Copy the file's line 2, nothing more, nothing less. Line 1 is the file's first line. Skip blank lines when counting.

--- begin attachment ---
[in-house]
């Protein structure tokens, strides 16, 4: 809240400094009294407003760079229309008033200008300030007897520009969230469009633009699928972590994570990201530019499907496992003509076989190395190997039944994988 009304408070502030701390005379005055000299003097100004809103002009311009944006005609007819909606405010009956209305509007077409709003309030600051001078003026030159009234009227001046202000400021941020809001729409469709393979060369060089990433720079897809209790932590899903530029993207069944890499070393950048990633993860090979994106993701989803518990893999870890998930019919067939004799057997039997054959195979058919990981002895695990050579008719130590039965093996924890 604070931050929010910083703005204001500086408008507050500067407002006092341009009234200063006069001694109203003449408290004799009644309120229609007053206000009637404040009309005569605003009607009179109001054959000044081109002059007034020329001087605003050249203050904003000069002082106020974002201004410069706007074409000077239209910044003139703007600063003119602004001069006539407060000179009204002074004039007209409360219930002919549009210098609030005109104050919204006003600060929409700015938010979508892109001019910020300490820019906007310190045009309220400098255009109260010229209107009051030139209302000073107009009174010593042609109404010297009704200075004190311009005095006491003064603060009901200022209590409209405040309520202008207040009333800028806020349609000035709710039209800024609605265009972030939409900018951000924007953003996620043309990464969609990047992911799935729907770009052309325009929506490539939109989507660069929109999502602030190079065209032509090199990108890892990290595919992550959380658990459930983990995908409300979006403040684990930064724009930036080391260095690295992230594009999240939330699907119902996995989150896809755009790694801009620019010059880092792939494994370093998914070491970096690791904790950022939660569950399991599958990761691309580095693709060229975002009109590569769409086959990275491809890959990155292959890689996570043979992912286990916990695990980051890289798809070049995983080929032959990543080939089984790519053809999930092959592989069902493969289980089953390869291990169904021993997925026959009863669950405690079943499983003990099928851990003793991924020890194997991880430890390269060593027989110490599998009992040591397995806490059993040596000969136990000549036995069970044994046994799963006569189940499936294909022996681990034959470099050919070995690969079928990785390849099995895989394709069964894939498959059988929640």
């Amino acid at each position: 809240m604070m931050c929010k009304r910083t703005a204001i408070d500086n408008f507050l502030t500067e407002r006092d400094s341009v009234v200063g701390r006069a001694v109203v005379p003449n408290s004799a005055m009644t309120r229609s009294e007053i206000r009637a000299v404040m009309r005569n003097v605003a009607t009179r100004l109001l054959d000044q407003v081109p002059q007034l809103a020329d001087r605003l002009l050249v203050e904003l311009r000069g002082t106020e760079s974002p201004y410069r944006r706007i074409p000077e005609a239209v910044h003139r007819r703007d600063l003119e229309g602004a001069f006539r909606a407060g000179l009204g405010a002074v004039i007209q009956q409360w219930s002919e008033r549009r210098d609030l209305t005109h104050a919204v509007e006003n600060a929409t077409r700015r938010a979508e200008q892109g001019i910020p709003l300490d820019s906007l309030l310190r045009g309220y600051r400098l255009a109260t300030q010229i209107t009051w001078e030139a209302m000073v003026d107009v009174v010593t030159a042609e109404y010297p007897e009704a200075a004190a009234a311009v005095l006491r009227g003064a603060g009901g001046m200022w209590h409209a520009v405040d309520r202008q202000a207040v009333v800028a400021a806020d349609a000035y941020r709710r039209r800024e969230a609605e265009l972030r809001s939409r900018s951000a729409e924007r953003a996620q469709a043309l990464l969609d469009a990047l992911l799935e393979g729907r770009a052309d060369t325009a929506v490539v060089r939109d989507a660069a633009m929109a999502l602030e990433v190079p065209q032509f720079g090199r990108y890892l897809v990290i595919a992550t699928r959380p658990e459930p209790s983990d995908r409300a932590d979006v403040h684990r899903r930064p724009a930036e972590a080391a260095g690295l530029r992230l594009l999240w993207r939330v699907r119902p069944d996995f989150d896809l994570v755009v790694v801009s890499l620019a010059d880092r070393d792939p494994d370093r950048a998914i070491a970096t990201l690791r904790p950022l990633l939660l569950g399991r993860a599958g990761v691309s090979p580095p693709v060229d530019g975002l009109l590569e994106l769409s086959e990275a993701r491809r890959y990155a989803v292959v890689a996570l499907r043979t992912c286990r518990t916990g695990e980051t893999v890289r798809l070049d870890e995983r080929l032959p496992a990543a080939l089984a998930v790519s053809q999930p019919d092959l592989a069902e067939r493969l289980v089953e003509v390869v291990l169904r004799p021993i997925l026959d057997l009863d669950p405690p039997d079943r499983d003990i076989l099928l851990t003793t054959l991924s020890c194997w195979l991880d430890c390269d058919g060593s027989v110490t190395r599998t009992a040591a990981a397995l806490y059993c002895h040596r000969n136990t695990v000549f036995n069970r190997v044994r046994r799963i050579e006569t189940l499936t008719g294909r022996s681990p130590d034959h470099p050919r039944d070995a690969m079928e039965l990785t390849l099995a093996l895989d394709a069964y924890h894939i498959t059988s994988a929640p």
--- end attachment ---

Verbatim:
């Protein structure tokens, strides 16, 4: 809240400094009294407003760079229309008033200008300030007897520009969230469009633009699928972590994570990201530019499907496992003509076989190395190997039944994988 009304408070502030701390005379005055000299003097100004809103002009311009944006005609007819909606405010009956209305509007077409709003309030600051001078003026030159009234009227001046202000400021941020809001729409469709393979060369060089990433720079897809209790932590899903530029993207069944890499070393950048990633993860090979994106993701989803518990893999870890998930019919067939004799057997039997054959195979058919990981002895695990050579008719130590039965093996924890 604070931050929010910083703005204001500086408008507050500067407002006092341009009234200063006069001694109203003449408290004799009644309120229609007053206000009637404040009309005569605003009607009179109001054959000044081109002059007034020329001087605003050249203050904003000069002082106020974002201004410069706007074409000077239209910044003139703007600063003119602004001069006539407060000179009204002074004039007209409360219930002919549009210098609030005109104050919204006003600060929409700015938010979508892109001019910020300490820019906007310190045009309220400098255009109260010229209107009051030139209302000073107009009174010593042609109404010297009704200075004190311009005095006491003064603060009901200022209590409209405040309520202008207040009333800028806020349609000035709710039209800024609605265009972030939409900018951000924007953003996620043309990464969609990047992911799935729907770009052309325009929506490539939109989507660069929109999502602030190079065209032509090199990108890892990290595919992550959380658990459930983990995908409300979006403040684990930064724009930036080391260095690295992230594009999240939330699907119902996995989150896809755009790694801009620019010059880092792939494994370093998914070491970096690791904790950022939660569950399991599958990761691309580095693709060229975002009109590569769409086959990275491809890959990155292959890689996570043979992912286990916990695990980051890289798809070049995983080929032959990543080939089984790519053809999930092959592989069902493969289980089953390869291990169904021993997925026959009863669950405690079943499983003990099928851990003793991924020890194997991880430890390269060593027989110490599998009992040591397995806490059993040596000969136990000549036995069970044994046994799963006569189940499936294909022996681990034959470099050919070995690969079928990785390849099995895989394709069964894939498959059988929640």